FY 2023 Funding

Congress Approves Funding for FY 2023, Eliminates Annual Renewal of VA Clothing Allowance

By PVA National Staff

Congress approved H.R. 2617, the Consolidated Appropriations Act, 2023, in the final days of the 117th Congress, providing funding for the government for the remainder of the fiscal year (FY). Other sections in the massive $1.7 trillion spending bill direct changes with various veterans’ benefits and education programs, including one of PVA’s top legislative goals for 2023.

First, the law provides over $300 billion in funding for the VA, including $134.7 in discretionary funding which is a $22.5 billion increase over FY 22. Some specific funding amounts are as follows:


  • $118.7 billion for Veterans Medical Care to meet veterans’ comprehensive health care needs, including:
    • $13.9 billion for mental health care to provide treatment and support for the two million veterans receiving mental health services
    • $840.5 million for women’s health, to help VA deliver gender-specific health care services, as well as retrofit its facilities to create a more welcoming environment
    • $498 million for suicide prevention outreach
    • $183.3 million for substance use disorder programs
    • $663 million for opioid abuse prevention
  • $3.9 billion for administering benefits, including disability compensation and burial benefits, to more than six million veterans and their survivors, including:
    • $430 million for the National Cemetery Administration
    • $285 million for the Board of Veterans’ Appeals
    • $50 million for grants to State and Tribal cemeteries
  • $5 billion to the Cost of War Toxic Exposure Fund to ensure that the PACT Act continues to be implemented at VA and that the 3.5 million newly eligible veterans and others can get the care and benefits they have earned
  • $5.8 billion for strengthening VA information technology systems

The Consolidated Appropriations Act also contains the Joseph Maxwell Cleland and Robert Joseph Dole Memorial Veterans Benefits and Health Care Improvement Act—a large omnibus package of veterans related provisions that PVA has been tracking for more than a year now. Some of the provisions in this section:


  • Make all World War II veterans eligible for VA health care, regardless of service connection or income level.
  • Codify VA’s current regulation of how to measure wait times for community care eligibility. Wait times will be measured from the date the veteran requests the appointment, unless a later date is agreed to by the veteran and their VA provider, to the first next available appointment date.
  • Require VA to develop a plan by October 1, 2023, to create a method for veterans to have access to expected community care wait times and expected VA wait times.
  • Ensure community care providers can meet VA access standards.
  • Direct VA to create a pilot program to allow veterans to schedule their own community care appointments with community care providers. The program would be implemented in at least two Veterans Integrated Services Networks (VISNs). The pilot program is approved for an 18-month duration, with conditions for extension if successful, and must begin within a year of the law’s enactment.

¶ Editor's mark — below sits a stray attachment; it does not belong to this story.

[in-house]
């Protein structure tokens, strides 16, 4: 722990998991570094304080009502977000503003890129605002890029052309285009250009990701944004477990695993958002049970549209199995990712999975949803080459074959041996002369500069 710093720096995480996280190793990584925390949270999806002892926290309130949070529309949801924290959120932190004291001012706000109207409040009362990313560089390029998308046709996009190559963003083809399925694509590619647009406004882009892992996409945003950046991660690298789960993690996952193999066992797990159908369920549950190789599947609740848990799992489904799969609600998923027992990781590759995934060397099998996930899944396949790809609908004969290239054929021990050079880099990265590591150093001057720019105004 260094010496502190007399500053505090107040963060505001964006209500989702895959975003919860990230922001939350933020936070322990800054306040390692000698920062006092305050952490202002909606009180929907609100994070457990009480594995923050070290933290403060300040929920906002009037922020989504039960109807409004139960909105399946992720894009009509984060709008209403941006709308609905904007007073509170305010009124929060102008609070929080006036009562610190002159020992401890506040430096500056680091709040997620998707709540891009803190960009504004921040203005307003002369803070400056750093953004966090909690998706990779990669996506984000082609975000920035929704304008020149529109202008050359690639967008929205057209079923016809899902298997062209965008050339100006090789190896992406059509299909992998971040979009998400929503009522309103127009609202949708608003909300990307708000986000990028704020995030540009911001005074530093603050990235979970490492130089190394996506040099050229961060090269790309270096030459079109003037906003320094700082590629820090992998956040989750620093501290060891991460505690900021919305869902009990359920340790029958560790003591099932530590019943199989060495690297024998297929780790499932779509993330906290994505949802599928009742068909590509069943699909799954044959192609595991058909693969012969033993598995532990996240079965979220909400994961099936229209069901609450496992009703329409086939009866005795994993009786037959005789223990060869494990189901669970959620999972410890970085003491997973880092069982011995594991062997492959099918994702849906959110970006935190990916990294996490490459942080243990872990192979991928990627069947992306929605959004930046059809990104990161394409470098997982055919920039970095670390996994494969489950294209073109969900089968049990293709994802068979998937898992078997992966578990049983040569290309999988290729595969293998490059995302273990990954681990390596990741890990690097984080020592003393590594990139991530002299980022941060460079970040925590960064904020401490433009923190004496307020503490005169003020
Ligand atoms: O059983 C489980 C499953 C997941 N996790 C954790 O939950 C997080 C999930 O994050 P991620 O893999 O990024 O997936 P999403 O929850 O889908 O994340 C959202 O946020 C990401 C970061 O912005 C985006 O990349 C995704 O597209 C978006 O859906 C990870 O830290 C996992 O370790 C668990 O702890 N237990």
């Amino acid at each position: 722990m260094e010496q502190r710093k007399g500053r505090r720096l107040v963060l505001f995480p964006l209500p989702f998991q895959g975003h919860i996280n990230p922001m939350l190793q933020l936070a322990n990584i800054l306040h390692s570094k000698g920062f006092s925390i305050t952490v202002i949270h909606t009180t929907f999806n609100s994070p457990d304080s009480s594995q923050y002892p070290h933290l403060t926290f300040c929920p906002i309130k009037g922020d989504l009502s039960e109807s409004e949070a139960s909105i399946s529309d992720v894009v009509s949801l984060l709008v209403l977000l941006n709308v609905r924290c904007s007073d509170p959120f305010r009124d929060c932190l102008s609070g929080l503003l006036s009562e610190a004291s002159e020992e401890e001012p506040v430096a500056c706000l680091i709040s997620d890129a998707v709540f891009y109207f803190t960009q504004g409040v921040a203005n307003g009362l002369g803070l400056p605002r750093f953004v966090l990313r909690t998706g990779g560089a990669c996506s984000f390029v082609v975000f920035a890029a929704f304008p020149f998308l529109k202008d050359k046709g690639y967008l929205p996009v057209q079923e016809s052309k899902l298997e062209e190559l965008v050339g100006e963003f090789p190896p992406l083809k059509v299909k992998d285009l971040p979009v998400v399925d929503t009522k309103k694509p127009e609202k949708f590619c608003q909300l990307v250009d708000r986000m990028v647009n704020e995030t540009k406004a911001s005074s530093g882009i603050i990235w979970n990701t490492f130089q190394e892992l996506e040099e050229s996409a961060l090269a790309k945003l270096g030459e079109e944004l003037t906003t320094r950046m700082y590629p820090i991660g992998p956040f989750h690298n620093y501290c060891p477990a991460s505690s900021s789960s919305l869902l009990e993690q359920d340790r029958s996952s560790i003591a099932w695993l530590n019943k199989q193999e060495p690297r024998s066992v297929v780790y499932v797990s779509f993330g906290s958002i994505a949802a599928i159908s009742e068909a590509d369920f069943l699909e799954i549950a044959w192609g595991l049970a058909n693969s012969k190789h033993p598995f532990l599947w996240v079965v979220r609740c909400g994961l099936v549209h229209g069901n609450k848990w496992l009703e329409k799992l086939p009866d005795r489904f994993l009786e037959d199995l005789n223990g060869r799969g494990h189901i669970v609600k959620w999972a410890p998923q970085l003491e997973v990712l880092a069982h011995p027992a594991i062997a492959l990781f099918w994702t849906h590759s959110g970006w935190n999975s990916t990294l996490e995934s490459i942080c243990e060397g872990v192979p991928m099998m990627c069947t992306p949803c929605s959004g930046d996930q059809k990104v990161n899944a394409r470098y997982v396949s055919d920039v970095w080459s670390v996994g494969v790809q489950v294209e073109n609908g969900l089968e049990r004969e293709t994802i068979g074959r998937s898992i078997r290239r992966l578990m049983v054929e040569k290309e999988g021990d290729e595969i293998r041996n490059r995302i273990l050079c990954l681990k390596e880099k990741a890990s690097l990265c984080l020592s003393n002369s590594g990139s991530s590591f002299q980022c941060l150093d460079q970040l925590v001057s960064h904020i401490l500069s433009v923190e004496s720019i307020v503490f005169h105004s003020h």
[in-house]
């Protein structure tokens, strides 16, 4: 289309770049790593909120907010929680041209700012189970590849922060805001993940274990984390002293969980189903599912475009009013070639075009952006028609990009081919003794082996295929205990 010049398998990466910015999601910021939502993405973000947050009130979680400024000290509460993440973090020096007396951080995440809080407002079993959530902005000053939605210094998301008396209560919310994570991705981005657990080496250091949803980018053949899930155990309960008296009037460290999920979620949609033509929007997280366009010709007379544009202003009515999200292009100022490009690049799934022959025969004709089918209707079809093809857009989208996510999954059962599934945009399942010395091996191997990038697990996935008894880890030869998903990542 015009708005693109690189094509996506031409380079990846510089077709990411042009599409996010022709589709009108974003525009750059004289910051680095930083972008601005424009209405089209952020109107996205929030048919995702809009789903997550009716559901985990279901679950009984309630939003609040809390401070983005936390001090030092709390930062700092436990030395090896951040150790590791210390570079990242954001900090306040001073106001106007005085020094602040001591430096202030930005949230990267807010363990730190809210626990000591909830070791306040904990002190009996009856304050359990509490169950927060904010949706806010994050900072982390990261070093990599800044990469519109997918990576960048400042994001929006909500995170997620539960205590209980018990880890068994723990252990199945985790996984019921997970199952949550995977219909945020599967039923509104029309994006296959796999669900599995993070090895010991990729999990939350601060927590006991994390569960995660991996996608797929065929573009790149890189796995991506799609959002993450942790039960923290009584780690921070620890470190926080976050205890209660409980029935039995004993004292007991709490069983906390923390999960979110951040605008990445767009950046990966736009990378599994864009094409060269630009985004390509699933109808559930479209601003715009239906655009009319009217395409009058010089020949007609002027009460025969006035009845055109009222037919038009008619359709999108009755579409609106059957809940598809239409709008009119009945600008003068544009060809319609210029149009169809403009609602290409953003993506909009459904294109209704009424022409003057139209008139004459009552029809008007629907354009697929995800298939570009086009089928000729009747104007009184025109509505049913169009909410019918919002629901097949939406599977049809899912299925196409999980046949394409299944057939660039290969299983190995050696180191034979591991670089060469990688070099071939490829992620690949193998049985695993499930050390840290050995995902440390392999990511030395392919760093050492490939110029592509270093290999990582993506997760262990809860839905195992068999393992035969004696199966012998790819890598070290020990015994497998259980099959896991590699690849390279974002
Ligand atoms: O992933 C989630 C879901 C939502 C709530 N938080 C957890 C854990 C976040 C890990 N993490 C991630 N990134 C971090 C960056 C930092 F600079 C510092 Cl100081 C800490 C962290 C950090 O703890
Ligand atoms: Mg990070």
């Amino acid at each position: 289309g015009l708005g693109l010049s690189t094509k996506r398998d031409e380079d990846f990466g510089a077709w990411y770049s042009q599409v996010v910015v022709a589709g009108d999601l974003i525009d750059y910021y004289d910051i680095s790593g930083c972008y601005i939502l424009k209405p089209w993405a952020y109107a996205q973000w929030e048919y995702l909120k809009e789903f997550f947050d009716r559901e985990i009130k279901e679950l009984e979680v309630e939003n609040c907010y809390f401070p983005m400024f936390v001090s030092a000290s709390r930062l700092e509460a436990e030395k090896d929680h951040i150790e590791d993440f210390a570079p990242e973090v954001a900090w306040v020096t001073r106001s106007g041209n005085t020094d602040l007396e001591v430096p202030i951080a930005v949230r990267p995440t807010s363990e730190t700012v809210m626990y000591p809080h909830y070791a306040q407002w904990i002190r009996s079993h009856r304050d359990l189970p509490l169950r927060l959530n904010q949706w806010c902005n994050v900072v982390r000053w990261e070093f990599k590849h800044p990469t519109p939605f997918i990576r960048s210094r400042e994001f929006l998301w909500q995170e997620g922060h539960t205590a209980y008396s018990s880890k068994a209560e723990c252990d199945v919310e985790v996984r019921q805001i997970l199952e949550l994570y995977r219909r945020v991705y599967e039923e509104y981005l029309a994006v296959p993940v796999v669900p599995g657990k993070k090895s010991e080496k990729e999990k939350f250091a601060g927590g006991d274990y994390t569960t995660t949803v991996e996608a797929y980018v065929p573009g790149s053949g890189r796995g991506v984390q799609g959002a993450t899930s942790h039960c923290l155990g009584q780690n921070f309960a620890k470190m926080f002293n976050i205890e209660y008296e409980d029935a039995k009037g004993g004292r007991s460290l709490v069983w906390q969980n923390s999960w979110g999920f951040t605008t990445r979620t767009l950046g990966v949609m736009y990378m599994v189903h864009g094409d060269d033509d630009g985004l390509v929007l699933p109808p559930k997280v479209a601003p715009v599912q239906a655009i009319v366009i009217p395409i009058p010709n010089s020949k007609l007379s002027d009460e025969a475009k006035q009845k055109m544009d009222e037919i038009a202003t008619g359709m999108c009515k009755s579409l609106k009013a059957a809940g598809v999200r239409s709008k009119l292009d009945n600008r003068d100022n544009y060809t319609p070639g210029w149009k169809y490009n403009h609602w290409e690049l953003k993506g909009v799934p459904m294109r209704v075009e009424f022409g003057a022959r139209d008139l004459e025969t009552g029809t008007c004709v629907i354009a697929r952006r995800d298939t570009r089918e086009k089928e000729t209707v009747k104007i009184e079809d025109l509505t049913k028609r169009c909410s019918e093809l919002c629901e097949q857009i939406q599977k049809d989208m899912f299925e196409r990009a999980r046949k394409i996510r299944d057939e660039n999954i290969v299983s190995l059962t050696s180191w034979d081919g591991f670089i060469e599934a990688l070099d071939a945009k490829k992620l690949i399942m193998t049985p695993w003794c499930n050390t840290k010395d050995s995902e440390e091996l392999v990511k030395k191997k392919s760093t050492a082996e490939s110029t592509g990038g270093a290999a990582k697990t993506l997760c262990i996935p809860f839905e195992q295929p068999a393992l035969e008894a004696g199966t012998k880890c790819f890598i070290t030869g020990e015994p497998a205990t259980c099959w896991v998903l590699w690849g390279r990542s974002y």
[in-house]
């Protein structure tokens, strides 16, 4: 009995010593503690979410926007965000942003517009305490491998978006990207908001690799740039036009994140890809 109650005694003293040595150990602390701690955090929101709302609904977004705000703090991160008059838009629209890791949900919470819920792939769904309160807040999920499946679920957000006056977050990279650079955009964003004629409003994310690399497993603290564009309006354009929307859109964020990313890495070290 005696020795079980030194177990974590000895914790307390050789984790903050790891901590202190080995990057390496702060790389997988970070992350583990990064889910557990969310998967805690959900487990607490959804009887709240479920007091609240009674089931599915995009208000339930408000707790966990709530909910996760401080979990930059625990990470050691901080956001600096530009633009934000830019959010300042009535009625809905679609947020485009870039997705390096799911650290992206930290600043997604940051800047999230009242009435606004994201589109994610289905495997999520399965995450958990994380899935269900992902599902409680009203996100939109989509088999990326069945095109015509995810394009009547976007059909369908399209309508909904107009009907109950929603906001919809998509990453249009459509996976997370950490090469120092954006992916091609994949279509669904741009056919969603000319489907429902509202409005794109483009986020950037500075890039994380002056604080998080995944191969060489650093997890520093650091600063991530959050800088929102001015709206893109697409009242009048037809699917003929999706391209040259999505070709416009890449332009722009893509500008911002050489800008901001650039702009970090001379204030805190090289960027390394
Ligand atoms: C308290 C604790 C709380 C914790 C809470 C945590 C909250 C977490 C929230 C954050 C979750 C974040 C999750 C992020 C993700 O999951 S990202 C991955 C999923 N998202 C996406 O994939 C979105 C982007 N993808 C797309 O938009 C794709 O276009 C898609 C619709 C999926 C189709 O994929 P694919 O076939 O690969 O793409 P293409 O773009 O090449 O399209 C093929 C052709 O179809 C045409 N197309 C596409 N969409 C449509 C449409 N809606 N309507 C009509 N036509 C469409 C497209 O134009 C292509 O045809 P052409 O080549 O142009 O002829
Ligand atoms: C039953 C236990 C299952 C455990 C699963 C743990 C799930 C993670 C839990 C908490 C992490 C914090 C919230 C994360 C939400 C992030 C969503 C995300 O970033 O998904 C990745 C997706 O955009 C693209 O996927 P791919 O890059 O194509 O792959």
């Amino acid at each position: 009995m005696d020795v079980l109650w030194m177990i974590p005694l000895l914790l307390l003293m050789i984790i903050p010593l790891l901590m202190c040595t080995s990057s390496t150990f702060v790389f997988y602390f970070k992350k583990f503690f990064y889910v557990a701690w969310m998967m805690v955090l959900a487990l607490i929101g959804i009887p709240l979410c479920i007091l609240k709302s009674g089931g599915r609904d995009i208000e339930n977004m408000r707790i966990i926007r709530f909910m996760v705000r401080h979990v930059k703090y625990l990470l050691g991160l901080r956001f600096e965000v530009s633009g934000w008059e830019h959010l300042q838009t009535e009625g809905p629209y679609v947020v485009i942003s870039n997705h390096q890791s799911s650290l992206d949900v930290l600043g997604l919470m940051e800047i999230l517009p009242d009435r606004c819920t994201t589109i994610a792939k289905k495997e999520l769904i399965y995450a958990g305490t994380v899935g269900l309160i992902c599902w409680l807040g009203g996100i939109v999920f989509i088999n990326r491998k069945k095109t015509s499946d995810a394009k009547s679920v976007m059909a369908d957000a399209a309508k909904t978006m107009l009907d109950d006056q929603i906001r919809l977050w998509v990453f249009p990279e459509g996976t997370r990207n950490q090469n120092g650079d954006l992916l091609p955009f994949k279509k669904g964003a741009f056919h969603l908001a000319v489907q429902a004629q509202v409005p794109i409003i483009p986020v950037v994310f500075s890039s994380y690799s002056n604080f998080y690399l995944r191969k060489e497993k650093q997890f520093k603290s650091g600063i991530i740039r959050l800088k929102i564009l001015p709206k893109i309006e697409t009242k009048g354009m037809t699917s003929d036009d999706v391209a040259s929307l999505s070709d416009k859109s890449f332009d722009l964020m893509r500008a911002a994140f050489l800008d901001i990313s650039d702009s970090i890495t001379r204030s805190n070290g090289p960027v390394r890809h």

• Establish a deadline of 180 days for the filing of claims for payment of veterans’ non-service connected emergency treatment. Veterans may not be held liable for payment if a claim was submitted after 180 days due to administrative effort by either the individual or entity, or VA.
  • Direct a Government Accountability Office (GAO) report on the rural and highly rural transportation programs, including services provided, effectiveness of the program, staffing assessment, and program assets.
  • Prevent VA from imposing or collecting copayments for a veteran’s first three mental health care outpatient visits each calendar year, beginning 180 days after the law’s enactment.
  • Call for a review of data that is publicly available on the Access to Care VA website and for VA to consult with veterans service organizations, veterans, and caregivers of veterans to gather insights about potential modifications that could help improve users’ understanding and use of the data.
  • Require VA to determine whether a previously identified service-connected injury or ailment served as a principal or contributing factor for veterans who died from COVID-19 when survivors file for Dependency and Indemnity Compensation.
  • Authorize VA to extend the time limitation for use of VA education benefit programs whenever schools must close due to emergency and other situations.
  • Direct GAO to conduct a study on waste, fraud, and abuse of the VA Beneficiary Travel program.
  • Create a five-year, five-site pilot program whereby the VA Beneficiary Travel program will provide mileage reimbursement in advance of confirmed medical appointments for low-income veterans. This program is intended to provide support to veterans for whom the cost of gas to and from health care appointments can mean forgoing necessary medical care. Another five-year pilot will provide veterans with financial support for transportation to and from Vet Center appointments.
  • Requires VA to develop a strategy for the long-term care of veterans, identifying current and future needs based on demographic data and availability of services. This strategy would be required to consider the needs of an increasingly diverse aging veteran population – including women veterans, veterans with traumatic brain injury, veterans with memory loss, and other groups with unique needs. The bill requires VA to report its finding to Congress by mid-December 2023.


Multiple provisions will improve access to mental health care, ensure patient safely, and improve VA’s project management, planning, and prioritization functions over its information technology programs.